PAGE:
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J. Lindsay Almond

From Wikipedia, the free encyclopedia

J. Lindsay Almond
James Lindsay Almond - circa 1945 to 1949 - US House of Representatives.jpg
Senior Judge of the United States Court of Appeals for the Federal Circuit
In office
October 1, 1982 – April 14, 1986
Senior Judge of the United States Court of Customs and Patent Appeals
In office
March 1, 1973 – October 1, 1982
Associate Judge of the United States Court of Customs and Patent Appeals
In office
October 23, 1962 – March 1, 1973
Appointed byJohn F. Kennedy
Preceded byAmbrose O'Connell
Succeeded byJack Miller
58th Governor of Virginia
In office
January 11, 1958 – January 13, 1962
LieutenantAllie Edward Stakes Stephens
Preceded byThomas B. Stanley
Succeeded byAlbertis Harrison
26th Attorney General of Virginia
In office
February 11, 1948 – August 28, 1957
GovernorWilliam M. Tuck
John S. Battle
Thomas B. Stanley
Preceded byHarvey B. Apperson
Succeeded byKenneth Cartwright Patty
Member of the U.S. House of Representatives
from Virginia's 6th district
In office
January 22, 1946 – April 17, 1948
Preceded byClifton A. Woodrum
Succeeded byClarence G. Burton
Personal details
James Lindsay Almond Jr.

(1898-06-15)June 15, 1898
Charlottesville, Virginia
DiedApril 14, 1986(1986-04-14) (aged 87)
Richmond, Virginia
Resting placeEvergreen Burial Park
Roanoke, Virginia
Political partyDemocratic
EducationVirginia Tech
University of Virginia School of Law (LL.B.)

James Lindsay Almond Jr. (June 15, 1898 – April 15, 1986) was a Senior Judge of the United States Court of Appeals for the Federal Circuit (1982-1986). He was a member of the U.S. House of Representatives from Virginia's 6th district (1946-1948), 26th Attorney General of Virginia (1948-1957) and the 58th Governor of Virginia (1958-1962). He was originally a supporter of Massive resistance to the integration of public schools. When the courts ruled that unconstitutional, he reversed himself and worked with the legislature to end massive resistance. Almond then became an Associate Judge of the United States Court of Customs and Patent Appeals (1962-1973) before becoming Senior Judge of the United States Court of Customs and Patent Appeals (1973-1982). He would ultimately advance to Senior Judge of the United States Court of Appeals for the Federal Circuit in 1982, and served until his death in 1986.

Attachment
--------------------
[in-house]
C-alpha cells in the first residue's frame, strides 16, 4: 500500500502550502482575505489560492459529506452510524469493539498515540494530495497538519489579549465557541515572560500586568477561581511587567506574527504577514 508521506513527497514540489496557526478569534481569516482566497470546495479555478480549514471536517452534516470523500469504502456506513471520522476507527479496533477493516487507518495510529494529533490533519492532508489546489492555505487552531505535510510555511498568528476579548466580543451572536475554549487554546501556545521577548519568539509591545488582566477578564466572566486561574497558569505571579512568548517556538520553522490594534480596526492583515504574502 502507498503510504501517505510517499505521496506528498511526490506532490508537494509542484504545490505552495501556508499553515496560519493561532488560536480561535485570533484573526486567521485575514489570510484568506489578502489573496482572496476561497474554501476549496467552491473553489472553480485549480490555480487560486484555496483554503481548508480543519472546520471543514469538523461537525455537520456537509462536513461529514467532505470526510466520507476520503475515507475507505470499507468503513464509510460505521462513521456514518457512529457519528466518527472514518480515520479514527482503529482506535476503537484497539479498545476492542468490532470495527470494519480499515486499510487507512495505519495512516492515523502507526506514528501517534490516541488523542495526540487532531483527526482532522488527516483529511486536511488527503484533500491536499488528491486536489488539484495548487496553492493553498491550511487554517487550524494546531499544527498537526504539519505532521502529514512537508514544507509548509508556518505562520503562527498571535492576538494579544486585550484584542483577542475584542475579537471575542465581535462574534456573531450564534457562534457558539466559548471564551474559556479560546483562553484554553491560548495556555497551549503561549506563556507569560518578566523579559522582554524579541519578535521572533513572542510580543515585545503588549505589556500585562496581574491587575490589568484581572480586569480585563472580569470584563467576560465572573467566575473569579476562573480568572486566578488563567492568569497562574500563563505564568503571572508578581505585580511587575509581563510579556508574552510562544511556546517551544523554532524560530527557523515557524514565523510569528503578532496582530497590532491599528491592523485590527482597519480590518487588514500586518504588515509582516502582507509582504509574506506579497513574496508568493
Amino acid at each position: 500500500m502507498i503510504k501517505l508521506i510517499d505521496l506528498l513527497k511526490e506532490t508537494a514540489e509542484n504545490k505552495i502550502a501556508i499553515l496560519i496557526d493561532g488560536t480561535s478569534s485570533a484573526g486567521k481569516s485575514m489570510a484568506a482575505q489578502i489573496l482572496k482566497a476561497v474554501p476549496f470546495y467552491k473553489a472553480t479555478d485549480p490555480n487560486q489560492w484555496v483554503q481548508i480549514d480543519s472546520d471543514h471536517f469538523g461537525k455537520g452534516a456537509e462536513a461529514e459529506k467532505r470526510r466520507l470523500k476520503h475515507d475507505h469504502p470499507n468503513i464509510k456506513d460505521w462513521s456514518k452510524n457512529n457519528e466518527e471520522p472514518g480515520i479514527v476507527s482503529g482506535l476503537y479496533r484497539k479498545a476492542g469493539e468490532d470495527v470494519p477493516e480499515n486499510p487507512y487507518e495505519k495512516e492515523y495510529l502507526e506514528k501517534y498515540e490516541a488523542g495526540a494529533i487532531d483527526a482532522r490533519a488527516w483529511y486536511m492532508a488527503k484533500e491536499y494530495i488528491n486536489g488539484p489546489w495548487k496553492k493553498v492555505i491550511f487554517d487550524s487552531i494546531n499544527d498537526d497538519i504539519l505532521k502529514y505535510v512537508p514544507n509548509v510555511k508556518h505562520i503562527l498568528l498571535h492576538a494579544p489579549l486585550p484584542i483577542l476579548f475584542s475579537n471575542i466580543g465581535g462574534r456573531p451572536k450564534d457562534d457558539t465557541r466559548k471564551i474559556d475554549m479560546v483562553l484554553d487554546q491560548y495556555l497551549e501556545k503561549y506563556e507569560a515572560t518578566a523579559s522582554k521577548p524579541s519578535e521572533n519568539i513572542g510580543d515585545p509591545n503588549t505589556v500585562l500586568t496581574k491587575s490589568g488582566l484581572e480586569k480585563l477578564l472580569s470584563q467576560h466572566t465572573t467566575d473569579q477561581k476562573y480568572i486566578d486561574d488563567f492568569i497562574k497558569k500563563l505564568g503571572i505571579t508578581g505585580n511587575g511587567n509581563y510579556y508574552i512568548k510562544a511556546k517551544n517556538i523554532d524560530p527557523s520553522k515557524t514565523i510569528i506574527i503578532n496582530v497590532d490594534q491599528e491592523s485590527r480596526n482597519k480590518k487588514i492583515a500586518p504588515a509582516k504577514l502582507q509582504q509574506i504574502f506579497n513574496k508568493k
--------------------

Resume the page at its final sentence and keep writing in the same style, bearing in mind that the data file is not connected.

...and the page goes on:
Early life

Almond was born in Charlottesville, Virginia and raised in Orange County, Virginia. Almond attended Virginia Tech and served as a private in the Students Army Training Corps in 1917 and 1918 in World War I. Afterwards he taught school in Locust Grove, Orange County, Virginia. He served as a high school principal and earned a Bachelor of Laws from the University of Virginia School of Law in 1923.[1]

Political career

Almond was assistant commonwealth attorney of Roanoke, Virginia from 1930 to 1933 and was a state court judge of the Hustings Court of Roanoke from 1933 to 1945. He was then elected to the United States House of Representatives from Virginia's 6th congressional district, serving in the 79th and 80th Congresses.[2]

Almond resigned his Congressional seat in 1948, when he was elected Attorney General of Virginia. He argued the state's case for segregation of public schools before the United States Supreme Court in the case of Davis v. County School Board of Prince Edward County, which was consolidated with Brown v. Board of Education. Virginia lost both in 1954 and 1955.[3]